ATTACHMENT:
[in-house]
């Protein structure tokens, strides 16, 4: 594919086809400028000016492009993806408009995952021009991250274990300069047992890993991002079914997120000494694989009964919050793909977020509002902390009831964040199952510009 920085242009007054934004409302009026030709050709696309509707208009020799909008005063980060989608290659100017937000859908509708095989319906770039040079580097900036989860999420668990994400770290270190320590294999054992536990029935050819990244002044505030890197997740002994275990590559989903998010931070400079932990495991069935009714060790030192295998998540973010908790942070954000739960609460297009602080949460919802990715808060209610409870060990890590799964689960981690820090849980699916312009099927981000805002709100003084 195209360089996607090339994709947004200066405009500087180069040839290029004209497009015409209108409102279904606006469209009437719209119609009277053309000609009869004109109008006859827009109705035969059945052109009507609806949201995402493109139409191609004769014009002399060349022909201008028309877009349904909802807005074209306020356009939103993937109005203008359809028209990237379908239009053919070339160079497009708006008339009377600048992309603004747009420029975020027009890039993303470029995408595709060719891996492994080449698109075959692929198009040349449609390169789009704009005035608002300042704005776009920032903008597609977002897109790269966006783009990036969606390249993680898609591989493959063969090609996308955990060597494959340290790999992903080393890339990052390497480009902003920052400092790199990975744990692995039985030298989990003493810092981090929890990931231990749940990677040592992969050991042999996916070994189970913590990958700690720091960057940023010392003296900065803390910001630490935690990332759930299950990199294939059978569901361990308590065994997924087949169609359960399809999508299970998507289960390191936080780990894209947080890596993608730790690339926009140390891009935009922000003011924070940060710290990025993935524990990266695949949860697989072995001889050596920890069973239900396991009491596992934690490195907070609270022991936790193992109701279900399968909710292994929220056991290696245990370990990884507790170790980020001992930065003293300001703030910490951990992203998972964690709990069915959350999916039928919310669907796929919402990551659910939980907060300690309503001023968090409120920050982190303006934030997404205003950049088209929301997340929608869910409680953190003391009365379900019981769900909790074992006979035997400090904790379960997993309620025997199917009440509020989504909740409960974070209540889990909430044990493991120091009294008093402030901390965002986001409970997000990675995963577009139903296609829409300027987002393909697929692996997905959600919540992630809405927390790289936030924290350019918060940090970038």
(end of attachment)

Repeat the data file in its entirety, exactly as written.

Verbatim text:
[in-house]
């Protein structure tokens, strides 16, 4: 594919086809400028000016492009993806408009995952021009991250274990300069047992890993991002079914997120000494694989009964919050793909977020509002902390009831964040199952510009 920085242009007054934004409302009026030709050709696309509707208009020799909008005063980060989608290659100017937000859908509708095989319906770039040079580097900036989860999420668990994400770290270190320590294999054992536990029935050819990244002044505030890197997740002994275990590559989903998010931070400079932990495991069935009714060790030192295998998540973010908790942070954000739960609460297009602080949460919802990715808060209610409870060990890590799964689960981690820090849980699916312009099927981000805002709100003084 195209360089996607090339994709947004200066405009500087180069040839290029004209497009015409209108409102279904606006469209009437719209119609009277053309000609009869004109109008006859827009109705035969059945052109009507609806949201995402493109139409191609004769014009002399060349022909201008028309877009349904909802807005074209306020356009939103993937109005203008359809028209990237379908239009053919070339160079497009708006008339009377600048992309603004747009420029975020027009890039993303470029995408595709060719891996492994080449698109075959692929198009040349449609390169789009704009005035608002300042704005776009920032903008597609977002897109790269966006783009990036969606390249993680898609591989493959063969090609996308955990060597494959340290790999992903080393890339990052390497480009902003920052400092790199990975744990692995039985030298989990003493810092981090929890990931231990749940990677040592992969050991042999996916070994189970913590990958700690720091960057940023010392003296900065803390910001630490935690990332759930299950990199294939059978569901361990308590065994997924087949169609359960399809999508299970998507289960390191936080780990894209947080890596993608730790690339926009140390891009935009922000003011924070940060710290990025993935524990990266695949949860697989072995001889050596920890069973239900396991009491596992934690490195907070609270022991936790193992109701279900399968909710292994929220056991290696245990370990990884507790170790980020001992930065003293300001703030910490951990992203998972964690709990069915959350999916039928919310669907796929919402990551659910939980907060300690309503001023968090409120920050982190303006934030997404205003950049088209929301997340929608869910409680953190003391009365379900019981769900909790074992006979035997400090904790379960997993309620025997199917009440509020989504909740409960974070209540889990909430044990493991120091009294008093402030901390965002986001409970997000990675995963577009139903296609829409300027987002393909697929692996997905959600919540992630809405927390790289936030924290350019918060940090970038």